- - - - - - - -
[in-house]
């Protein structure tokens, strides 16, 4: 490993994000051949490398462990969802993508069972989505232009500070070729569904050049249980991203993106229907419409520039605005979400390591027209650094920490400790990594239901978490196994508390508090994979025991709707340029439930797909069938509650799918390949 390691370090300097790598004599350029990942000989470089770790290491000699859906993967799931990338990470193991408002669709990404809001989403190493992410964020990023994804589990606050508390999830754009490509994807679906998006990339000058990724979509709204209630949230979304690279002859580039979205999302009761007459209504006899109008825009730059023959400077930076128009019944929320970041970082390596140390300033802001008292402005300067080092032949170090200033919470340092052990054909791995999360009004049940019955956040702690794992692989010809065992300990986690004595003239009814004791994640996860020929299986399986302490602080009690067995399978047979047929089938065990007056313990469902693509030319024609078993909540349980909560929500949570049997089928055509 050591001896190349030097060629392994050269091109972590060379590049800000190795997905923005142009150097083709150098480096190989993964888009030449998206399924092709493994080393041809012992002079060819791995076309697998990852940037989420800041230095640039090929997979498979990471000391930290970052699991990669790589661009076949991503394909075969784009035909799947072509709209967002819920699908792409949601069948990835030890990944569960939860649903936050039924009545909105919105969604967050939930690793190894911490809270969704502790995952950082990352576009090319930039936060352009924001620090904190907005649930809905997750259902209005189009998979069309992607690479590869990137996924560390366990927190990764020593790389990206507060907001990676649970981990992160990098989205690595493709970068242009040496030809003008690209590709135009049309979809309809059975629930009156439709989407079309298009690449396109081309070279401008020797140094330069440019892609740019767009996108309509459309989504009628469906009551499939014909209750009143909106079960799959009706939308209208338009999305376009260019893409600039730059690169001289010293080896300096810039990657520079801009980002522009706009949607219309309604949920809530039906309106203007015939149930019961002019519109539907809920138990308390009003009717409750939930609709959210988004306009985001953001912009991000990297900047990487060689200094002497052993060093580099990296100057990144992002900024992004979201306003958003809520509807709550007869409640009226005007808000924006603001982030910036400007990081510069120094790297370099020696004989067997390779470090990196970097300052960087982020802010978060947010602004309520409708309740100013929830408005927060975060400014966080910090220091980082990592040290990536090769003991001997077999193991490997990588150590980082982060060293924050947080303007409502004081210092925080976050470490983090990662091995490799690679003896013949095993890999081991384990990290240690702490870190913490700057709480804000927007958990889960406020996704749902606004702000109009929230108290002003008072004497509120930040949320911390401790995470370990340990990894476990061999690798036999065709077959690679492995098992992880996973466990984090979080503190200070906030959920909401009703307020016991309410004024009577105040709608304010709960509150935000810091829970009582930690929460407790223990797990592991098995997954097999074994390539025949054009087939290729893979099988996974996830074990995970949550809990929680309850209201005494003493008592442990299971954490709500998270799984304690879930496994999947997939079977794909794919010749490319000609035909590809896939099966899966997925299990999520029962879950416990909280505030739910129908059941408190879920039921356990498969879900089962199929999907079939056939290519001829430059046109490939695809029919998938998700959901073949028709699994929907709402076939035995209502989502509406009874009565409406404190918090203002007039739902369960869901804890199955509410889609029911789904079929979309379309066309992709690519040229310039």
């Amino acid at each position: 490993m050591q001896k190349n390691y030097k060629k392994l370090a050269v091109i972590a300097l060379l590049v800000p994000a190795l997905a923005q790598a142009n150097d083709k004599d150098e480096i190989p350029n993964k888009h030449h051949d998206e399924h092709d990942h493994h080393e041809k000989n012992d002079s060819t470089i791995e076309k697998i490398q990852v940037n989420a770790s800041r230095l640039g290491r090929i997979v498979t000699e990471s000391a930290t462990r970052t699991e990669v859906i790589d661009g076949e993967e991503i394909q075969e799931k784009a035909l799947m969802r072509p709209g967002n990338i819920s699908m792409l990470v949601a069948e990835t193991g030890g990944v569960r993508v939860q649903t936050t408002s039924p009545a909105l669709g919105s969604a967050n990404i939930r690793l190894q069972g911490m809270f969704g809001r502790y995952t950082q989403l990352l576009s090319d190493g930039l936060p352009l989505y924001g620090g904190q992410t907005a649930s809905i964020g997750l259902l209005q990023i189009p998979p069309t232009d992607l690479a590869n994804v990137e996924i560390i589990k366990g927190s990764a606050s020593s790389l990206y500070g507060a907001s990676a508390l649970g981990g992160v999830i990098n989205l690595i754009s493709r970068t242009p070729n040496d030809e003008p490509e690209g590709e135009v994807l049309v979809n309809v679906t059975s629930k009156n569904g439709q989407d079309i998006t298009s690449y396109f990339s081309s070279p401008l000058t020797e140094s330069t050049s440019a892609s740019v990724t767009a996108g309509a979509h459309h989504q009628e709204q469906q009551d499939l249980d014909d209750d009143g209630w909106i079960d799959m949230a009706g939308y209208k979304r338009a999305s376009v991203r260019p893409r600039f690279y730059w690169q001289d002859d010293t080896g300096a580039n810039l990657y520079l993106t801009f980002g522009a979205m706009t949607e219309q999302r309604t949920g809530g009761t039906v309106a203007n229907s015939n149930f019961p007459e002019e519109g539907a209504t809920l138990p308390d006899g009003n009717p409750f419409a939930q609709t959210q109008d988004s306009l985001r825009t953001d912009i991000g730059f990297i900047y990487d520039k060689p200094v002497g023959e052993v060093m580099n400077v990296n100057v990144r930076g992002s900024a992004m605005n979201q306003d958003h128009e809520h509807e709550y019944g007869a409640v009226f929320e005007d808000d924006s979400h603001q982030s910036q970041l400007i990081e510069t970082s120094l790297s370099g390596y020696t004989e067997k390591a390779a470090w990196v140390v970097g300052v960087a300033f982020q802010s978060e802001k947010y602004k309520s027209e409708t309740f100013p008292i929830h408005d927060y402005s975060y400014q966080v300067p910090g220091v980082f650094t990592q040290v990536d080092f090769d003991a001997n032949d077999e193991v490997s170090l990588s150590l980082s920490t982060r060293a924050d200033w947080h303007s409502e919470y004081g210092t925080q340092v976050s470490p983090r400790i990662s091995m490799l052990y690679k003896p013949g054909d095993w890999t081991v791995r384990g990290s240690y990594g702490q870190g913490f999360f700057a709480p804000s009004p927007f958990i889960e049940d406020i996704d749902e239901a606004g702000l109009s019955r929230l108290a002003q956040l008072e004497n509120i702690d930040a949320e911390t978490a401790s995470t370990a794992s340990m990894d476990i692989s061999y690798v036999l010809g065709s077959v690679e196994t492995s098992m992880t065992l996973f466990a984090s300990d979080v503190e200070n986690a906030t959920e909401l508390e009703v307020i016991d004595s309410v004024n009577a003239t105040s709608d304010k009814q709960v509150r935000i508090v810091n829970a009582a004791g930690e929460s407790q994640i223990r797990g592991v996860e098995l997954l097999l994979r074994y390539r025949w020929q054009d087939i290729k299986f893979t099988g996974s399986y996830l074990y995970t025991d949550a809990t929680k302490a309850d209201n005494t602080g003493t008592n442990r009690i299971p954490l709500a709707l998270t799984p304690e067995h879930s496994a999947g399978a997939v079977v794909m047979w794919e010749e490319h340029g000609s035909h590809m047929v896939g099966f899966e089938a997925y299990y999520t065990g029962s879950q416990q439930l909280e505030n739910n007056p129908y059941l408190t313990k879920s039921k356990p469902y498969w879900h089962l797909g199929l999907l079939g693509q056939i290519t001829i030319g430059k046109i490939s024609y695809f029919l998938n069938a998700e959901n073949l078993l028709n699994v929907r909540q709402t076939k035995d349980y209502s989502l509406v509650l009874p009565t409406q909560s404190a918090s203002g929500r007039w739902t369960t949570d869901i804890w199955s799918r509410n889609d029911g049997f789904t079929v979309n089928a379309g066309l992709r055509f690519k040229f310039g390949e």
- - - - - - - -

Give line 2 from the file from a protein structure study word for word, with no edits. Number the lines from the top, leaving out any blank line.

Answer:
């Protein structure tokens, strides 16, 4: 490993994000051949490398462990969802993508069972989505232009500070070729569904050049249980991203993106229907419409520039605005979400390591027209650094920490400790990594239901978490196994508390508090994979025991709707340029439930797909069938509650799918390949 390691370090300097790598004599350029990942000989470089770790290491000699859906993967799931990338990470193991408002669709990404809001989403190493992410964020990023994804589990606050508390999830754009490509994807679906998006990339000058990724979509709204209630949230979304690279002859580039979205999302009761007459209504006899109008825009730059023959400077930076128009019944929320970041970082390596140390300033802001008292402005300067080092032949170090200033919470340092052990054909791995999360009004049940019955956040702690794992692989010809065992300990986690004595003239009814004791994640996860020929299986399986302490602080009690067995399978047979047929089938065990007056313990469902693509030319024609078993909540349980909560929500949570049997089928055509 050591001896190349030097060629392994050269091109972590060379590049800000190795997905923005142009150097083709150098480096190989993964888009030449998206399924092709493994080393041809012992002079060819791995076309697998990852940037989420800041230095640039090929997979498979990471000391930290970052699991990669790589661009076949991503394909075969784009035909799947072509709209967002819920699908792409949601069948990835030890990944569960939860649903936050039924009545909105919105969604967050939930690793190894911490809270969704502790995952950082990352576009090319930039936060352009924001620090904190907005649930809905997750259902209005189009998979069309992607690479590869990137996924560390366990927190990764020593790389990206507060907001990676649970981990992160990098989205690595493709970068242009040496030809003008690209590709135009049309979809309809059975629930009156439709989407079309298009690449396109081309070279401008020797140094330069440019892609740019767009996108309509459309989504009628469906009551499939014909209750009143909106079960799959009706939308209208338009999305376009260019893409600039730059690169001289010293080896300096810039990657520079801009980002522009706009949607219309309604949920809530039906309106203007015939149930019961002019519109539907809920138990308390009003009717409750939930609709959210988004306009985001953001912009991000990297900047990487060689200094002497052993060093580099990296100057990144992002900024992004979201306003958003809520509807709550007869409640009226005007808000924006603001982030910036400007990081510069120094790297370099020696004989067997390779470090990196970097300052960087982020802010978060947010602004309520409708309740100013929830408005927060975060400014966080910090220091980082990592040290990536090769003991001997077999193991490997990588150590980082982060060293924050947080303007409502004081210092925080976050470490983090990662091995490799690679003896013949095993890999081991384990990290240690702490870190913490700057709480804000927007958990889960406020996704749902606004702000109009929230108290002003008072004497509120930040949320911390401790995470370990340990990894476990061999690798036999065709077959690679492995098992992880996973466990984090979080503190200070906030959920909401009703307020016991309410004024009577105040709608304010709960509150935000810091829970009582930690929460407790223990797990592991098995997954097999074994390539025949054009087939290729893979099988996974996830074990995970949550809990929680309850209201005494003493008592442990299971954490709500998270799984304690879930496994999947997939079977794909794919010749490319000609035909590809896939099966899966997925299990999520029962879950416990909280505030739910129908059941408190879920039921356990498969879900089962199929999907079939056939290519001829430059046109490939695809029919998938998700959901073949028709699994929907709402076939035995209502989502509406009874009565409406404190918090203002007039739902369960869901804890199955509410889609029911789904079929979309379309066309992709690519040229310039």